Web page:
“Just because the Delta variant is out there, you could be more at risk because it’s much more contagious and it could make you sicker,” he said.
Camp Chautauqua’s administration has done everything they can to follow CDC guidelines throughout this process, President and CEO Jason Harmeyer said. Although there was an initial disconnect between Camp Chautauqua’s administration and Public Health during the early stages of the outbreak, the main concern was the privacy of the campers, Harmeyer said.
“They wanted all the information,” he said. “I felt like I could get the important details needed for the safety and security of those students and actually get that out quicker, and in a more meaningful way.”
Looking back, Harmeyer said he wished his team would have been able to streamline their communications with Public Health.
“I would have from almost day one got my team as well as the Montgomery County Board of Health and really from the start collaborated (with them),” he said. “That way we could have been on the same message and speaking from the same platform.”
The work that Public Health has been doing to combat the spread of COVID-19 is very important, Harmeyer added.
“I respect and admire what Public Health officials do each day on the front lines,” he stated.
Camp Chautauqua will continue hosting events and plans to act in accordance with state guidelines, Harmeyer said.
“We want to operate within the confines of what the state of Ohio is calling prudent right now,” Harmeyer said. “This entire year up until July 1, we’ve had no cases. I’d hate to allow one week to taint the others. We will base anything we do moving forward on the science that comes out of any kind of impact between gatherings as we look back on the month of July.”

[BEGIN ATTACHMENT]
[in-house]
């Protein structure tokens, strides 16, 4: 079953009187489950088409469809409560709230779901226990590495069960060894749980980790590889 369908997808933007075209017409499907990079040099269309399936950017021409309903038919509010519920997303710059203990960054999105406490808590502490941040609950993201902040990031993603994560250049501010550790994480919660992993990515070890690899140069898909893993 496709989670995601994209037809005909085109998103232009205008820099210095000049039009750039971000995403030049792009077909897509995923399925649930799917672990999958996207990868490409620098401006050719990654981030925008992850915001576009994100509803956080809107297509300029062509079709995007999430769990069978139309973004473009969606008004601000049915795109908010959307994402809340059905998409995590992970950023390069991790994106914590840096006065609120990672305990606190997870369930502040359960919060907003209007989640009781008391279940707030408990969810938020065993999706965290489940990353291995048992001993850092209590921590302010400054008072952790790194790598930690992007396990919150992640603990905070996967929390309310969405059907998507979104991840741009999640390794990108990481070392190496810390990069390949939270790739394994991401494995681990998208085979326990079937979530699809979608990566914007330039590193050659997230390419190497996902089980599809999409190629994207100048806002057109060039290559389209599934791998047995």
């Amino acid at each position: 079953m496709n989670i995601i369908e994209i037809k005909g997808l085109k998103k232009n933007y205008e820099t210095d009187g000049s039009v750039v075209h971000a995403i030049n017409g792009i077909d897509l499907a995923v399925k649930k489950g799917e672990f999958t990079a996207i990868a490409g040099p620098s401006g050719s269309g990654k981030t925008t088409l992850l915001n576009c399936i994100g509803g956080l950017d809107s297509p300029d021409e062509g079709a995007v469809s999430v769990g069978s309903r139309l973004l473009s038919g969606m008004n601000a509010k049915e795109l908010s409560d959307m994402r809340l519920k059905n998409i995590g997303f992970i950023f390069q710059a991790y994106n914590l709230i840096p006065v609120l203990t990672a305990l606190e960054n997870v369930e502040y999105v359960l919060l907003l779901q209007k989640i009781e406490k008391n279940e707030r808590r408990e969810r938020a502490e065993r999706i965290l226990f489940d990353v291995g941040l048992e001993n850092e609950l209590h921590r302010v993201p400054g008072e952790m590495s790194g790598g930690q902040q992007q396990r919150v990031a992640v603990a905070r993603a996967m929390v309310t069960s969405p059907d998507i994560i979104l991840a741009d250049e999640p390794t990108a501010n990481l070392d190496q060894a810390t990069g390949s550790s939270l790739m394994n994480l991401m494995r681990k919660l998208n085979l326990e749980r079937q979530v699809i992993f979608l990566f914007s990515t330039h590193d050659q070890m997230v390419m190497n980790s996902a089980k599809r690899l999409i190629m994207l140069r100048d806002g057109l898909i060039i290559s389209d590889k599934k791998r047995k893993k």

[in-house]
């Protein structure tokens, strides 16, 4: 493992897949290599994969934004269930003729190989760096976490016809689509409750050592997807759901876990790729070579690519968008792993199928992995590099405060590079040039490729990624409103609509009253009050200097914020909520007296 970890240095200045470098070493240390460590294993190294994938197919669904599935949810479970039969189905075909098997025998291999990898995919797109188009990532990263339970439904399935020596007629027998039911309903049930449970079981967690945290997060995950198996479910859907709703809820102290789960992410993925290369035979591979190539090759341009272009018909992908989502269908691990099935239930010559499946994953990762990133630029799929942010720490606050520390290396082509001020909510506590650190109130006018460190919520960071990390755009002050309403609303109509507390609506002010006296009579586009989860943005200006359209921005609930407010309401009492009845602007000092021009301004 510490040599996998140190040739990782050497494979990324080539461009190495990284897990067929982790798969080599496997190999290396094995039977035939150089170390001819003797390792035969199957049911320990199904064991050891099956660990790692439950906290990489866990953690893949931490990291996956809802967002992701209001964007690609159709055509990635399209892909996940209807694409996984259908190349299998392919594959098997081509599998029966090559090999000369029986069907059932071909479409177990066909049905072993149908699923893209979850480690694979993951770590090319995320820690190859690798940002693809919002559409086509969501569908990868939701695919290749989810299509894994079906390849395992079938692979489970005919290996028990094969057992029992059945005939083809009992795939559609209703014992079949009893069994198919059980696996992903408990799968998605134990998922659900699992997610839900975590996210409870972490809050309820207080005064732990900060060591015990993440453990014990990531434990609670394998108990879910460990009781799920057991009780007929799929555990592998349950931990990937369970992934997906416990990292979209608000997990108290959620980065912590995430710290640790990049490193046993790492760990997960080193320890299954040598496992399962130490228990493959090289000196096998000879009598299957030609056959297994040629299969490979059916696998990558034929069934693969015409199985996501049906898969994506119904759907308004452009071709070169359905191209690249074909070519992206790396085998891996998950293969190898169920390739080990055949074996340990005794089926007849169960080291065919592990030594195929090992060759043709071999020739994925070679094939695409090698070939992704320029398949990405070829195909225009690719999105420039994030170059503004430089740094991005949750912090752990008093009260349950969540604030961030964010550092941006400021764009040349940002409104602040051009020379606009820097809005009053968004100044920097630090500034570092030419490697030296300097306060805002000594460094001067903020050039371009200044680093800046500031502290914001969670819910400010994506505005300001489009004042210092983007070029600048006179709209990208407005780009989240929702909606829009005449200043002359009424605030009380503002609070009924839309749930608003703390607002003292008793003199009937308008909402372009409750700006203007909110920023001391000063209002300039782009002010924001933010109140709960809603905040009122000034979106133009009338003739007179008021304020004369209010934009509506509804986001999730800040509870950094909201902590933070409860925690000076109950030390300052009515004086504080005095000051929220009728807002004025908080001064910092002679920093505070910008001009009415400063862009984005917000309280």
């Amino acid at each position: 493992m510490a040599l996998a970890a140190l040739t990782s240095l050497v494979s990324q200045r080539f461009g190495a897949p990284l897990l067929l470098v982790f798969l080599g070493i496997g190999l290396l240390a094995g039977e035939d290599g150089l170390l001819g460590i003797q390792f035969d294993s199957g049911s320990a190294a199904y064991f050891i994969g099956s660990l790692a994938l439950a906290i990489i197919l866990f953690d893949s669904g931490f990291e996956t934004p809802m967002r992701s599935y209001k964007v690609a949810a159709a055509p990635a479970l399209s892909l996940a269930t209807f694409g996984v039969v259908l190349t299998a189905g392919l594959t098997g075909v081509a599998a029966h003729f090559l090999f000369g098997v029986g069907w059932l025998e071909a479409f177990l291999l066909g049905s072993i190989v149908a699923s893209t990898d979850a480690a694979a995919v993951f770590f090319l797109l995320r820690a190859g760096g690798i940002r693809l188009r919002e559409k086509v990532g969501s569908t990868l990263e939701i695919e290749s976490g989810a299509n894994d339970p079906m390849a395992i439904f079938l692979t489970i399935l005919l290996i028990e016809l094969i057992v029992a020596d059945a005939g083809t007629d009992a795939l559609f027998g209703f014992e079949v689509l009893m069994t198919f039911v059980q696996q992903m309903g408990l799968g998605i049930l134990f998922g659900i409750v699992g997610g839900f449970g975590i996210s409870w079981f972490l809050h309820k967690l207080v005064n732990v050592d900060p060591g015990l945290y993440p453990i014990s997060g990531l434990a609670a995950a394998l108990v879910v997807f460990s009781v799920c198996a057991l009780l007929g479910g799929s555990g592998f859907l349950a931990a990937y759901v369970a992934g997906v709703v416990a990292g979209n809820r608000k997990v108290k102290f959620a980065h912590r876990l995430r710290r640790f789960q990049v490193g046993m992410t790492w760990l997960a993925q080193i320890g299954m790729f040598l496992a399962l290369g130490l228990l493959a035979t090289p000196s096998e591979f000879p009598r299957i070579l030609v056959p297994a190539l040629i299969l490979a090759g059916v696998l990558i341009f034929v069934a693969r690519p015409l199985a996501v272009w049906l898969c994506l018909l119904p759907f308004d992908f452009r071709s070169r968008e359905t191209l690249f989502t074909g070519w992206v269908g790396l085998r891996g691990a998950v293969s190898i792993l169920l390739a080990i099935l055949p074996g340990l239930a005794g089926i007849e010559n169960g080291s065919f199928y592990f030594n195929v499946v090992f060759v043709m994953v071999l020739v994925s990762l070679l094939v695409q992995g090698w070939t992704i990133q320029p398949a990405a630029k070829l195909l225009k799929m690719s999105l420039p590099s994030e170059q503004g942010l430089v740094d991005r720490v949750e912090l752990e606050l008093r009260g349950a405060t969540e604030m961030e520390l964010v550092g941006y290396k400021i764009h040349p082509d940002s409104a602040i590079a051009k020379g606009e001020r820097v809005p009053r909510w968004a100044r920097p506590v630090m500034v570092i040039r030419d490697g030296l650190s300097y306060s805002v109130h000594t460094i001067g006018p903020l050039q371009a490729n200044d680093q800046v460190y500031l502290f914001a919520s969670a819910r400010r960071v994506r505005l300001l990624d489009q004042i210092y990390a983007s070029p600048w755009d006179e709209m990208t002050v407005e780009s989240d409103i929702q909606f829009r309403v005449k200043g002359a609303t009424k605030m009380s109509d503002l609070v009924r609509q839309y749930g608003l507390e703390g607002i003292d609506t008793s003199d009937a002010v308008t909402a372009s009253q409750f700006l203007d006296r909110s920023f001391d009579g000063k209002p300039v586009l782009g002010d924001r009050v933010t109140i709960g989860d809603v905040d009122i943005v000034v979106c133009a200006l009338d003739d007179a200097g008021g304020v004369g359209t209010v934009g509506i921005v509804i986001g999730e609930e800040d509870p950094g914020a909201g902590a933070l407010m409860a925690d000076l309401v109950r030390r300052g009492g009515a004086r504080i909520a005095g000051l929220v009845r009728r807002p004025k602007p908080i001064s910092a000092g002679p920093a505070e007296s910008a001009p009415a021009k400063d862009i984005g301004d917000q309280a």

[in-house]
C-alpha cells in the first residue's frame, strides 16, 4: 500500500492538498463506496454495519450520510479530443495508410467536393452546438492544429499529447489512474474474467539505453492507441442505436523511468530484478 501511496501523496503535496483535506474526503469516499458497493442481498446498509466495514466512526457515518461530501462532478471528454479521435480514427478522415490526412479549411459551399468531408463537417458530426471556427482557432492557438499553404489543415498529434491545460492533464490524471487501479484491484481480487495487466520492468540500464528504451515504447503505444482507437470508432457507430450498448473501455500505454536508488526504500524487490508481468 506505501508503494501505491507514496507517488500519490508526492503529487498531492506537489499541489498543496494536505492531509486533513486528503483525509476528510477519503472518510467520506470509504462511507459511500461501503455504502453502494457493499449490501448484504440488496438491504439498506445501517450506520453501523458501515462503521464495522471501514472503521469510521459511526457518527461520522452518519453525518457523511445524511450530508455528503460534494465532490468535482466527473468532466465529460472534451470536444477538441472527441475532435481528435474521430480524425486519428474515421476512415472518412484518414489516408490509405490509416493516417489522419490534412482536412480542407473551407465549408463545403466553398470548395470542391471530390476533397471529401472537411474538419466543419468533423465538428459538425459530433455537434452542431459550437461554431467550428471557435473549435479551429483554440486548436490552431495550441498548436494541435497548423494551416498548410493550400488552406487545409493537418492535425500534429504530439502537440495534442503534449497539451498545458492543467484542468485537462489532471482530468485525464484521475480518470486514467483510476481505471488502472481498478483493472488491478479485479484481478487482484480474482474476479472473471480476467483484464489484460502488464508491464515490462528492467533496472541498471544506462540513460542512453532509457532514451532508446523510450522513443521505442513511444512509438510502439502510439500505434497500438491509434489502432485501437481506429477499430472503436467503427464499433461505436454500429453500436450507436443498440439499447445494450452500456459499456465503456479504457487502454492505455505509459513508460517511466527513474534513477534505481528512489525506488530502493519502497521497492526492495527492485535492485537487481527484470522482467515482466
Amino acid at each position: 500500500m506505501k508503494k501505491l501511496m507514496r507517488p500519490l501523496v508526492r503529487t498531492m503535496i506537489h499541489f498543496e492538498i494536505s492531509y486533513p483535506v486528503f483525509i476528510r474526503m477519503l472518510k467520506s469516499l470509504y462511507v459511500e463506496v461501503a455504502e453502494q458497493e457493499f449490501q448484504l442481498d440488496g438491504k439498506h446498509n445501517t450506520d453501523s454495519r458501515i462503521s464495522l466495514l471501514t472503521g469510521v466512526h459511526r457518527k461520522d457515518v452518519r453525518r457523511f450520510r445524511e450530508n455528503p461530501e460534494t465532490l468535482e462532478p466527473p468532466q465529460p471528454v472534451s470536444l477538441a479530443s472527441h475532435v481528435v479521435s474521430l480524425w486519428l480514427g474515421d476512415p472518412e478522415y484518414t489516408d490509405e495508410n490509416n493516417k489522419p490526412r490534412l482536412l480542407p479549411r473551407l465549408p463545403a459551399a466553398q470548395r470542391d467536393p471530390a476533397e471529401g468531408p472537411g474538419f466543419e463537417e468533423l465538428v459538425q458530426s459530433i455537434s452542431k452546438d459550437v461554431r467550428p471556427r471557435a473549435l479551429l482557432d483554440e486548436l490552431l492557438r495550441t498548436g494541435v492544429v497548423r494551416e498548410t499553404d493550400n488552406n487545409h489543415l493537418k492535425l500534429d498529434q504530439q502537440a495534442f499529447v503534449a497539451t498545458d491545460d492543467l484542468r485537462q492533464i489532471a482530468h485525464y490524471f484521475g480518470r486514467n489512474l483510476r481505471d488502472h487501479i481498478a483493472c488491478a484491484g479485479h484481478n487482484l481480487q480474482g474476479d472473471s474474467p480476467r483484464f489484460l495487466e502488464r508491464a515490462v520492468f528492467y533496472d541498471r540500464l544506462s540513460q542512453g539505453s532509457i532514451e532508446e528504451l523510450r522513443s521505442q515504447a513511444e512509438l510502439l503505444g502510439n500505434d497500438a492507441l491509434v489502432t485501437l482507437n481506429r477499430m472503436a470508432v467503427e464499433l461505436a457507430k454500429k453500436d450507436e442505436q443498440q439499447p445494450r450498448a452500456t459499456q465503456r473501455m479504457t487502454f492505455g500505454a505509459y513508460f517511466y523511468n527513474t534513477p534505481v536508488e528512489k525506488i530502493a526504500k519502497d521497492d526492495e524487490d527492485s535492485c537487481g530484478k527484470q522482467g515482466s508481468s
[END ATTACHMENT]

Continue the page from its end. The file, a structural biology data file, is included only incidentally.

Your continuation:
For the time being, groups planning to stay at Camp Chautauqua have chosen to provide a negative COVID test result in the three days leading up to their visit, a move that Harmeyer said he and his team support.
“In light of what we’re dealing with right now, (it) is probably a good measure,” he said.
The goal of everyone involved should be to learn from this experience, Harmeyer noted.
“The next chapter is saying, ‘How do we take care of the people that are dealing with this?’” he said. “The takeaway is we want even greater collaboration. We want even better communication. So that’s my commitment moving forward.”
At the Boy Scouts camp outbreak, at least four positive cases resulted from the gathering of almost 600 people, according to a news release from the Miami Valley Council of Boy Scouts of America. As a result, several upcoming camp sessions have been canceled, per the release.
Credit: Miami Valley Council- Boy Scouts of America
“We determined that these four positive cases and their potential close contacts unfortunately inhibited our ability to safely run this camp season’s remaining sessions of Cub Scout Residents Camp,” the release says.
Four individuals who tested positive during the Preble County outbreak were confirmed to be Montgomery County residents by Suffoletto. Three of the four residents were not yet old enough to be eligible for vaccination, and the remaining individual had been vaccinated, Suffoletto said. Public Health has been in contact with these individuals, per Suffoletto.
Credit: Miami Valley Council-Boy Scouts of America
Other local organizations are continuing to hold summer camps and gatherings as regularly scheduled. The Washington Twp. Rec Center is in the middle of a 10-week summer camp program and has had no confirmed COVID cases, according to Washington Twp. Communications Director Kate Trangenstein.
The rec center has implemented measures to keep their camp environments as safe as possible, including heightened sanitation tactics, decreased camp sizes and limits in staff rotation, Trangenstein said.
The Girl Scouts of Western Ohio also have adjusted operations to keep COVID out, per director of marketing and communications KayAnn Taylor Rutter. Participants are required to complete a health screening before attending any Girl Scouts summer camp, and there are also social distancing measures and increased sanitation practices in place, Rutter said.
“We have taken a very preventative approach to our summer activities,” she stated.
Public Health is encouraging all eligible candidates to get vaccinated as soon as possible. It is recommended that nonvaccinated individuals wear masks in public settings to diminish the spread of COVID-19.